Until the next round at FightWrite.net, remember, serve your story first and foremost. Now, go get some blood your pages.

 Shorties, take heart. Goliaths still fall...

8 comments:

  1. It's worth noting that the kind of stabbing attacks you reference were a part of Roman combat training. It's part of the reason why their swords were shorter than their barbarian enemies (the other reason is Romans fought in close formation, allowing little room to swing a long sword). You don't need a very big blade to inflict a fatal stab wound.

    Note also in ancient and medieval times that even if a stab to the body cavity didn't kill in the short term, it would usually cause infections infections that would be eventually fatal.

    Yes, some warriors in the past have preferred slicing and chopping weapons, but stabbing is very effective. Good post!

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    Replies
    1. Thank you! I think we often forget the danger in the subsequent infection. And, I'm like you, big blades aren't the best blades. I feel like the shorter ones offer more options and ease of movement.

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  2. It's worth noting that the kind of stabbing attacks you reference were a part of Roman combat training. It's part of the reason why their swords were shorter than their barbarian enemies (the other reason is Romans fought in close formation, allowing little room to swing a long sword). You don't need a very big blade to inflict a fatal stab wound.

    Note also in ancient and medieval times that even if a stab to the body cavity didn't kill in the short term, it would usually cause infections infections that would be eventually fatal.

    Yes, some warriors in the past have preferred slicing and chopping weapons, but stabbing is very effective. Good post!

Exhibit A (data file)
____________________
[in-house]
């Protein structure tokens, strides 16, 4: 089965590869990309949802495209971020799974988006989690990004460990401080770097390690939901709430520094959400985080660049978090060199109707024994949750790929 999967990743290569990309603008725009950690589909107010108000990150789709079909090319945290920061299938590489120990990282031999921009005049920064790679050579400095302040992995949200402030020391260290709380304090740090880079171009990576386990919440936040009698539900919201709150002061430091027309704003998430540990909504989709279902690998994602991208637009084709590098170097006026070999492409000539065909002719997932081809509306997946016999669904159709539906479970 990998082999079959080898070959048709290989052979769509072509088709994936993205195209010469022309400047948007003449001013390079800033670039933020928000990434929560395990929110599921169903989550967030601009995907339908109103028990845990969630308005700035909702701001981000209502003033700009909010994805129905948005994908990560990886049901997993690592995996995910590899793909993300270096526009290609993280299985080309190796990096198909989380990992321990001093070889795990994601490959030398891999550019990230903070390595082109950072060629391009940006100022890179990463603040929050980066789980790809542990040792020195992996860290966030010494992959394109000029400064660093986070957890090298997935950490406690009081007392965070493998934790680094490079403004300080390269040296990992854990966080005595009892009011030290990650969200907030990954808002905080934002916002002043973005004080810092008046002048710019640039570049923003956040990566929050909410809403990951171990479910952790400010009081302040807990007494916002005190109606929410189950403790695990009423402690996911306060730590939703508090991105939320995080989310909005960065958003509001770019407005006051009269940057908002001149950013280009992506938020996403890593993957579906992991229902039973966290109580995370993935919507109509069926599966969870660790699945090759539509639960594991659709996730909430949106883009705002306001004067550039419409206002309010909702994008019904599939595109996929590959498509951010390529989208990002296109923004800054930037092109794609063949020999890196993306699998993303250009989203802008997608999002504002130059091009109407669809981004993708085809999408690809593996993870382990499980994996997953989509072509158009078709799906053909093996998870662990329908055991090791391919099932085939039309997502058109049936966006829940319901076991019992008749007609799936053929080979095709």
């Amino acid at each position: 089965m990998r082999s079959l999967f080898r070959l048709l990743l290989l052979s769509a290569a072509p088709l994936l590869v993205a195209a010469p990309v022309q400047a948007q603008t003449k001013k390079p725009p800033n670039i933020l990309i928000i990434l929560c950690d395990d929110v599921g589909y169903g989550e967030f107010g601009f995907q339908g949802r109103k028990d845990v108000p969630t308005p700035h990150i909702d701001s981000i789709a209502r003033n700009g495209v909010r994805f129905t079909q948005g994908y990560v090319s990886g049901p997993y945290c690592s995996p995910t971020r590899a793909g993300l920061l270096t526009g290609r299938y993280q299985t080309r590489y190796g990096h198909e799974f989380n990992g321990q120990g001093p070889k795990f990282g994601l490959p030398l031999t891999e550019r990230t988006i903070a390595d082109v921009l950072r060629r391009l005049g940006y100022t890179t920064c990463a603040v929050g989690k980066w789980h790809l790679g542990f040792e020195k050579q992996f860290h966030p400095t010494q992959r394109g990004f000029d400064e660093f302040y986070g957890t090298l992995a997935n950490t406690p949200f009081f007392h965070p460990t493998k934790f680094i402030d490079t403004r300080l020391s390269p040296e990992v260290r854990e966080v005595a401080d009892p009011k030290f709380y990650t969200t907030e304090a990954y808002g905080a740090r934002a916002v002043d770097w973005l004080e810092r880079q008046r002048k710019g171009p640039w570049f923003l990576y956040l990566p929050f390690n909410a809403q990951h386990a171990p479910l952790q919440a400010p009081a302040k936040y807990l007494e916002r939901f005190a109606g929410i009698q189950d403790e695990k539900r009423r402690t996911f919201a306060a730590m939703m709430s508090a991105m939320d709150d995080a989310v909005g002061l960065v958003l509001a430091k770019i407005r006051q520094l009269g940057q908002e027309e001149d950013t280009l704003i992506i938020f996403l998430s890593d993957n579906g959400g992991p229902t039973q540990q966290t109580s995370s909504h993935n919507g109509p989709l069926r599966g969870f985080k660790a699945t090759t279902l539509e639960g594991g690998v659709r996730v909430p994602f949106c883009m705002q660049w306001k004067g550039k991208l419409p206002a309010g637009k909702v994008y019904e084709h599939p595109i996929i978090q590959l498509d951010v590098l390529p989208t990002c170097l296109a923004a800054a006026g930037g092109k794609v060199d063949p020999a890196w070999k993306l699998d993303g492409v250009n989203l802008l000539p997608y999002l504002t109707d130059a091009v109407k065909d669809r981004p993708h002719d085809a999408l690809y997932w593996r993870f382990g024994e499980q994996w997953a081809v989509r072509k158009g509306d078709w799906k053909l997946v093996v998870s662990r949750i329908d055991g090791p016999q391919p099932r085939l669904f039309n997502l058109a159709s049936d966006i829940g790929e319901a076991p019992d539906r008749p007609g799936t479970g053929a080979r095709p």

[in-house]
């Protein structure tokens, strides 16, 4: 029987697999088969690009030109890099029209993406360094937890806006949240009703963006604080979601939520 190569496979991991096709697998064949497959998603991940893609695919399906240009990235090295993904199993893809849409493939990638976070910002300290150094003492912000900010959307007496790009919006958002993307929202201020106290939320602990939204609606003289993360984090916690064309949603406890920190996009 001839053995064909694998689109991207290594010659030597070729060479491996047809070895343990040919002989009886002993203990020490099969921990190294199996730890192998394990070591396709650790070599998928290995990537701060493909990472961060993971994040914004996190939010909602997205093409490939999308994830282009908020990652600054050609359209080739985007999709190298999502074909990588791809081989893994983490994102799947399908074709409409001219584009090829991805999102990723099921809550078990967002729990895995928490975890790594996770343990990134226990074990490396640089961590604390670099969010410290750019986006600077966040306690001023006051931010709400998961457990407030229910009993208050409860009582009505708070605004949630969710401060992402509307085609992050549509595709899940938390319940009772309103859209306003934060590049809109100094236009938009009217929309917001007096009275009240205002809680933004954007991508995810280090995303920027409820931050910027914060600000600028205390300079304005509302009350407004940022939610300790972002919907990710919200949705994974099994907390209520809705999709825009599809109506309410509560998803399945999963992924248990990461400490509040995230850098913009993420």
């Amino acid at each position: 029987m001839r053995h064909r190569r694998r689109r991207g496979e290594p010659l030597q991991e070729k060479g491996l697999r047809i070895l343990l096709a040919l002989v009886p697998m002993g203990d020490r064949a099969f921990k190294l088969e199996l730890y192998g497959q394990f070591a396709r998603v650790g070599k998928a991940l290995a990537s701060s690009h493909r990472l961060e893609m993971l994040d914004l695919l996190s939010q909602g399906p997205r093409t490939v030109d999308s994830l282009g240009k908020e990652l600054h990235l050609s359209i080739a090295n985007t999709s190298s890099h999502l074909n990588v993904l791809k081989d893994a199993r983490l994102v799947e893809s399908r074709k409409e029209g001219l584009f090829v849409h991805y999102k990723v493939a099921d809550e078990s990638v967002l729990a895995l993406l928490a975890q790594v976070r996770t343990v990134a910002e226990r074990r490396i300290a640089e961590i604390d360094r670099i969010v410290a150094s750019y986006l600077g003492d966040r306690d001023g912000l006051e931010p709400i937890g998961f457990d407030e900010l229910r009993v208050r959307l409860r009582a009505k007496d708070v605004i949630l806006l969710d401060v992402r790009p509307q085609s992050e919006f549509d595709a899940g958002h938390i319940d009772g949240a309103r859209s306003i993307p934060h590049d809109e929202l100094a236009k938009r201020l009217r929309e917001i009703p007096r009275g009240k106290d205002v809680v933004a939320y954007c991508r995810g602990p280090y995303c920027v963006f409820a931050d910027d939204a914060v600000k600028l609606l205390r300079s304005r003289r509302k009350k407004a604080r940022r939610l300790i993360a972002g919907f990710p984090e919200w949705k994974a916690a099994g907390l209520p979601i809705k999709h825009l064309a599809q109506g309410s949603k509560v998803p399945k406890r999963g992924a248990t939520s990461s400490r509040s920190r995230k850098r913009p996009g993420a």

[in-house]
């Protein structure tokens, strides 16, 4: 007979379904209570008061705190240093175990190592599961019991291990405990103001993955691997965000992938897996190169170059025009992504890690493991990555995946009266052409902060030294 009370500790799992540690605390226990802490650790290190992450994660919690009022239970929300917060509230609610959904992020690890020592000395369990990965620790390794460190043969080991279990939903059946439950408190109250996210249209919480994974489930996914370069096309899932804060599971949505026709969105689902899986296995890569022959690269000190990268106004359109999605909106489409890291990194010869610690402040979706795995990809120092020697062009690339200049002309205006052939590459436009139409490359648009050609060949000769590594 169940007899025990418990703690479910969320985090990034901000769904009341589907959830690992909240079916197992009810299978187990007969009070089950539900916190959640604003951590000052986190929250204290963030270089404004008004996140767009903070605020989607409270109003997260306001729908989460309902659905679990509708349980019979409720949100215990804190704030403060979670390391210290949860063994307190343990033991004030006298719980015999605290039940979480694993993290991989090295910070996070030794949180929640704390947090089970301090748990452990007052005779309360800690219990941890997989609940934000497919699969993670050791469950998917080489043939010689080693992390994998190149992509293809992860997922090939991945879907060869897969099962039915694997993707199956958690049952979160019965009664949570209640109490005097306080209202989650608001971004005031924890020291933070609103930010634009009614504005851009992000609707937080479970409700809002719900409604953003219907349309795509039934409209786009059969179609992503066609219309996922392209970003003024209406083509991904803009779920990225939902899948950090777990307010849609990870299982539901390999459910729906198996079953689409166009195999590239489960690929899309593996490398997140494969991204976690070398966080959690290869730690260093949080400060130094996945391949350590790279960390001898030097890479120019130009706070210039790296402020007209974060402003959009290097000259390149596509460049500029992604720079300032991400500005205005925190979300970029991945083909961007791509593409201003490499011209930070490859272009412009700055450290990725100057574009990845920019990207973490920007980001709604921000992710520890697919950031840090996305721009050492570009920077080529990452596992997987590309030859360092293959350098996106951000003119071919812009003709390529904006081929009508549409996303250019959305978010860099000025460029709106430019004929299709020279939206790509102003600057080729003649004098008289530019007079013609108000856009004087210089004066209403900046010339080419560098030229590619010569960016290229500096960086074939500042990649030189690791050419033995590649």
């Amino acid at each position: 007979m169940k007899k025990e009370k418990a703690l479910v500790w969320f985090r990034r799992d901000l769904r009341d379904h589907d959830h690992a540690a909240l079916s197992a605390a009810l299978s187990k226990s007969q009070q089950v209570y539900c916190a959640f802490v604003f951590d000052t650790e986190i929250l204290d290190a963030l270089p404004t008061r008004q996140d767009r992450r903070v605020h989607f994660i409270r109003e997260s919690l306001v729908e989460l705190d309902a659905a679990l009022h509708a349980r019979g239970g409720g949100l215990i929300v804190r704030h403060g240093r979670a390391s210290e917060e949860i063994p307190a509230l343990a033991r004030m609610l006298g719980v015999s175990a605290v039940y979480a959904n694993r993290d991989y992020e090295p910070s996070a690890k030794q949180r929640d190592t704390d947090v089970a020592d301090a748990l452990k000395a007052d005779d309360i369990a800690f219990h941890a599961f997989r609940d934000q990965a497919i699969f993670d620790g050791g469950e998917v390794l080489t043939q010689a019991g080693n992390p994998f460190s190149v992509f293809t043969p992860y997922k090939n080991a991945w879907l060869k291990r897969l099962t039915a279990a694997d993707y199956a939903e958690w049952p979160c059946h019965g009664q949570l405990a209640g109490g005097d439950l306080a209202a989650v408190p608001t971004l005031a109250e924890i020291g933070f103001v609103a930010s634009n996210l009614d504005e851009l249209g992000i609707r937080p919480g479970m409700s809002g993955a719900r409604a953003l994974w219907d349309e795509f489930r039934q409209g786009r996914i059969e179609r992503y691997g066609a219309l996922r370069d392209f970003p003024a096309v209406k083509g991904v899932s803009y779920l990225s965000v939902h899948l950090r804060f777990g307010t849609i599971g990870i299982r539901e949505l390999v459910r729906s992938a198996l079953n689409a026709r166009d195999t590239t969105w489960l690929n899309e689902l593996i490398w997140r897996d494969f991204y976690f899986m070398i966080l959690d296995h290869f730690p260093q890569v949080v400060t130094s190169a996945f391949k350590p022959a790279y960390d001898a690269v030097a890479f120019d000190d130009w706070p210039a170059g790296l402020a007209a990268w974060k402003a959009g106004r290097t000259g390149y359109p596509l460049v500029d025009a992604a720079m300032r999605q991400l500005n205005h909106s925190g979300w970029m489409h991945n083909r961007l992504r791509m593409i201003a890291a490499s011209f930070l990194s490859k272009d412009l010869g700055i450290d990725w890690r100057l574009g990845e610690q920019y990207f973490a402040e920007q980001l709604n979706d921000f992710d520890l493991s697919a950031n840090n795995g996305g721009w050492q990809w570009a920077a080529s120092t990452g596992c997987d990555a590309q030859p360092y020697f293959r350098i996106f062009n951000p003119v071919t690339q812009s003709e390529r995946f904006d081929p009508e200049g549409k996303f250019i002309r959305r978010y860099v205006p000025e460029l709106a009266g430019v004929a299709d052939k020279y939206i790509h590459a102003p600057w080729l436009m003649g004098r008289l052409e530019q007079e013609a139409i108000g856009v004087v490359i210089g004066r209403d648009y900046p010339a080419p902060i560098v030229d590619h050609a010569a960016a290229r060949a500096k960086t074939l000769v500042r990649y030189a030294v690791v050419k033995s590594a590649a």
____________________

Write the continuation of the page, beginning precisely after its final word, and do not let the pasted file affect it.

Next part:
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  3. This comment has been removed by the author.

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  4. It's a little weird that you posted this article today, when yesterday I used a few of these moves in a scene I wrote! I even used the truly awful strike to the delicate area you mentioned! (It was the scene I told you about.) When I read it to my husband, he cringed and shivered off and on for a bit! This is confirmation for me. I am proud of the scene, but was a little concerned about people's reactions to it. Thanks!

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    Replies
    1. My next post will be about the perineum stab and I have one on bleeding out as well. :) It is a horrible strike but if your life is on the line then everything is game!

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  5. When I was in Renaissance fencing, I often fought with guys who were bigger, stronger, and more experienced than I was. I was, in fact, smaller than most of the women in the group, too. They could muscle through my effort to parry and still get their attack through.

    My instructor and I worked out ways to use my puny size to an advantage. Women have a lower center of gravity than men, on average, which means they have the potential to change direction faster. Being a shrimp meant I had an even lower center of gravity than many women. We worked out ways to use evasions (the Spanish style was better for that) and to close the distance so I could get use the stronger part of the blade to parry.

    When I stopped trying to play their game, I started doing better.

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    Replies
    1. I love this and believe the philosophy wholeheartedly. Whatever you are, that is your greatest weapon!